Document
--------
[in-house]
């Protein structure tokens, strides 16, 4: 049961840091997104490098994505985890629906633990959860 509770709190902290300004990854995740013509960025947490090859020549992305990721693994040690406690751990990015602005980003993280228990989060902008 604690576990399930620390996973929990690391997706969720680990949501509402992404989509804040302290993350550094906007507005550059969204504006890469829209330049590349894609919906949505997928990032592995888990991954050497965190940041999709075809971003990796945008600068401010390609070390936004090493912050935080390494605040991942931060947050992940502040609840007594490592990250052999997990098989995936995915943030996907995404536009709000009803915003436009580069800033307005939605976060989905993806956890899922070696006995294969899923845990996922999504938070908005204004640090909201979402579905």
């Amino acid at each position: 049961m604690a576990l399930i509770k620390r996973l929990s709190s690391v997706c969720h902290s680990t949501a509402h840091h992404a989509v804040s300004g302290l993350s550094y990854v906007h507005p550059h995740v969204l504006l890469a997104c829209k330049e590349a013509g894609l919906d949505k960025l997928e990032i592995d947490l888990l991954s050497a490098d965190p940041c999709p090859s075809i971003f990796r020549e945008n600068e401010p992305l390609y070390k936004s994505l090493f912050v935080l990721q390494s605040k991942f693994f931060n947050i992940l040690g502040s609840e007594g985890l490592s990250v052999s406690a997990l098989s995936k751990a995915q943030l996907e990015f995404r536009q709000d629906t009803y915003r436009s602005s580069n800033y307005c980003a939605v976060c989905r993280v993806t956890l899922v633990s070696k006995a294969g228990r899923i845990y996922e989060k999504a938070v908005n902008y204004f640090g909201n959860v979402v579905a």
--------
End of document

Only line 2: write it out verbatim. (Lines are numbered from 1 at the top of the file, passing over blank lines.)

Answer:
């Protein structure tokens, strides 16, 4: 049961840091997104490098994505985890629906633990959860 509770709190902290300004990854995740013509960025947490090859020549992305990721693994040690406690751990990015602005980003993280228990989060902008 604690576990399930620390996973929990690391997706969720680990949501509402992404989509804040302290993350550094906007507005550059969204504006890469829209330049590349894609919906949505997928990032592995888990991954050497965190940041999709075809971003990796945008600068401010390609070390936004090493912050935080390494605040991942931060947050992940502040609840007594490592990250052999997990098989995936995915943030996907995404536009709000009803915003436009580069800033307005939605976060989905993806956890899922070696006995294969899923845990996922999504938070908005204004640090909201979402579905």